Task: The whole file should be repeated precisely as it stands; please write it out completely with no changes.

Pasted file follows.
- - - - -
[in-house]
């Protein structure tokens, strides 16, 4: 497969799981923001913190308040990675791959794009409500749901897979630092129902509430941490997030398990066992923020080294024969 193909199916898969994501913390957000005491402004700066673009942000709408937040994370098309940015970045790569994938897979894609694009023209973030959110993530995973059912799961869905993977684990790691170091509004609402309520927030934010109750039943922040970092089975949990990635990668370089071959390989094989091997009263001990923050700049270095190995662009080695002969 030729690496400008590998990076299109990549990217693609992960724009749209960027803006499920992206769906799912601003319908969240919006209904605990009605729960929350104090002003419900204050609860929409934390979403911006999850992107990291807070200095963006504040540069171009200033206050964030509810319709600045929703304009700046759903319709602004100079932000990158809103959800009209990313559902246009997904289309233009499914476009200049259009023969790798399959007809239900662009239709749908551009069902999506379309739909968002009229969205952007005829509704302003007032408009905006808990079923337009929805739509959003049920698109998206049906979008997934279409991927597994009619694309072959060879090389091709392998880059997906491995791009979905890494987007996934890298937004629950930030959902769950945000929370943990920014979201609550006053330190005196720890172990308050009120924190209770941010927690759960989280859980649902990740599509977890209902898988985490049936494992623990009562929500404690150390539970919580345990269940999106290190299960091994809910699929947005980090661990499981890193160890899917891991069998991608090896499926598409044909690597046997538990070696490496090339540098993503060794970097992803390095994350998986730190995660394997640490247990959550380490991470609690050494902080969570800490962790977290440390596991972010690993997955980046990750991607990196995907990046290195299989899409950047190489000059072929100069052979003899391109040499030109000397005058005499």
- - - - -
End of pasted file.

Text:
[in-house]
């Protein structure tokens, strides 16, 4: 497969799981923001913190308040990675791959794009409500749901897979630092129902509430941490997030398990066992923020080294024969 193909199916898969994501913390957000005491402004700066673009942000709408937040994370098309940015970045790569994938897979894609694009023209973030959110993530995973059912799961869905993977684990790691170091509004609402309520927030934010109750039943922040970092089975949990990635990668370089071959390989094989091997009263001990923050700049270095190995662009080695002969 030729690496400008590998990076299109990549990217693609992960724009749209960027803006499920992206769906799912601003319908969240919006209904605990009605729960929350104090002003419900204050609860929409934390979403911006999850992107990291807070200095963006504040540069171009200033206050964030509810319709600045929703304009700046759903319709602004100079932000990158809103959800009209990313559902246009997904289309233009499914476009200049259009023969790798399959007809239900662009239709749908551009069902999506379309739909968002009229969205952007005829509704302003007032408009905006808990079923337009929805739509959003049920698109998206049906979008997934279409991927597994009619694309072959060879090389091709392998880059997906491995791009979905890494987007996934890298937004629950930030959902769950945000929370943990920014979201609550006053330190005196720890172990308050009120924190209770941010927690759960989280859980649902990740599509977890209902898988985490049936494992623990009562929500404690150390539970919580345990269940999106290190299960091994809910699929947005980090661990499981890193160890899917891991069998991608090896499926598409044909690597046997538990070696490496090339540098993503060794970097992803390095994350998986730190995660394997640490247990959550380490991470609690050494902080969570800490962790977290440390596991972010690993997955980046990750991607990196995907990046290195299989899409950047190489000059072929100069052979003899391109040499030109000397005058005499």